Jack Newhouse was a teacher at the Ohio Soldiers' and Sailors' Orphans' Home at the time of the 1974 Xenia tornado. He was on the campus of the Home when the tornado struck Xenia. Although the tornado did not hit the school or the campus, Mr. Newhouse could see it coming and took precautions to avoid damage to the facility or injury to the students and faculty.
A group of protesters gathered in front of Ohio Congressman Mike Turner’s Dayton office Friday to call for the passage of a so-called “Robin Hood tax.” The demonstration is one of several across the country timed with the anniversary of Martin Luther King, Jr.’s assassination in 1968.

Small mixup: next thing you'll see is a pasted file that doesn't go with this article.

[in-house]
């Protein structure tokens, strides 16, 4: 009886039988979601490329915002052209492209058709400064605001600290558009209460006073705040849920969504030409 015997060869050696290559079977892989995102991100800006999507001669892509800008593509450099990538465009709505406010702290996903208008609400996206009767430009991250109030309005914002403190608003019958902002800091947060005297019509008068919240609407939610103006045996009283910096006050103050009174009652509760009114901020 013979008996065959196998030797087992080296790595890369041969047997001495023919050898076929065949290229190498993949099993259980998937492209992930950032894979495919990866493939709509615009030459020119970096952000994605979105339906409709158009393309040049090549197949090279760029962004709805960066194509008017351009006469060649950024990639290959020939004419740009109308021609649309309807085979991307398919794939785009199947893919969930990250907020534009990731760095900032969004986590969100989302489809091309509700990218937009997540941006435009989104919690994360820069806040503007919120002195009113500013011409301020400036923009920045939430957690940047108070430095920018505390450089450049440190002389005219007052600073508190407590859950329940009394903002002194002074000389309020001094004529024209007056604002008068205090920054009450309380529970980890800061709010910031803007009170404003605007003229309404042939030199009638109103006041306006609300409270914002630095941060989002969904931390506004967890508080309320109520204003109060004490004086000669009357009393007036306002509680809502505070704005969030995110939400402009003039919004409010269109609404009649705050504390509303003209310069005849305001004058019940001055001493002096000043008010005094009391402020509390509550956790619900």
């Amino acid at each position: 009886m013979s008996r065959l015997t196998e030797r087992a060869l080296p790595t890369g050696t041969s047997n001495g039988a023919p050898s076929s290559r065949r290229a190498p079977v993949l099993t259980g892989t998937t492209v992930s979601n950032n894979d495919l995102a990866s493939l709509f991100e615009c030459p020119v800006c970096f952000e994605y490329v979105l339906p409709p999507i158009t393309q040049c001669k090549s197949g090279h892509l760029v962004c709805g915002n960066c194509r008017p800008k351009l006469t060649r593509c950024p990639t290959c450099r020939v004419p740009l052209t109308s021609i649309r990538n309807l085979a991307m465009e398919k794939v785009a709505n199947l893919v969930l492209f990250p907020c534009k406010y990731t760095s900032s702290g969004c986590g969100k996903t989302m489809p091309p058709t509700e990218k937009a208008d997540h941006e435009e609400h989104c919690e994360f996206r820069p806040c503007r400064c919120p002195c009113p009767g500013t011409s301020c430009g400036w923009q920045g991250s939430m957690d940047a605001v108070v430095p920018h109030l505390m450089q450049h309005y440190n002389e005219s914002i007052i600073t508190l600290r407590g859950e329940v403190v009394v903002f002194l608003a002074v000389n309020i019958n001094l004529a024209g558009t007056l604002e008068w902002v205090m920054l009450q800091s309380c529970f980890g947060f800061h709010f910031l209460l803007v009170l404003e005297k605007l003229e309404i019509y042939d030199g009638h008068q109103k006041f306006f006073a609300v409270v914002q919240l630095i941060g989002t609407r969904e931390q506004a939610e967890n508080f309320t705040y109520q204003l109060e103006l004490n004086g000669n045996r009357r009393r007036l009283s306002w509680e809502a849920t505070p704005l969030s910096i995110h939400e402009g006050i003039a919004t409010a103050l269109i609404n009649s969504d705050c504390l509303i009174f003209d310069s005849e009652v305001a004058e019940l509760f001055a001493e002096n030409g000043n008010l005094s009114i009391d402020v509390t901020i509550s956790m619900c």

An effort to preserve the original Wright Brothers airplane factory got a boost Wednesday when Governor John Kasich signed the state’s 2014 capital budget. The historic site could become part of Dayton’s national aviation park system.
Demolition has already started at the former Delphi plant on Home Avenue where the Wright Factory is located. The National Aviation Heritage Alliance hopes to purchase the historic buildings and 20 surrounding acres. A private developer owns the land now.
Yesterday in our series “Remembering the Xenia Tornado,” we heard from Louise Crawley about how she and her husband got messages to the residents of Xenia with their ham radio sets. Today, Neva Brown on setting a table in the midst of destruction.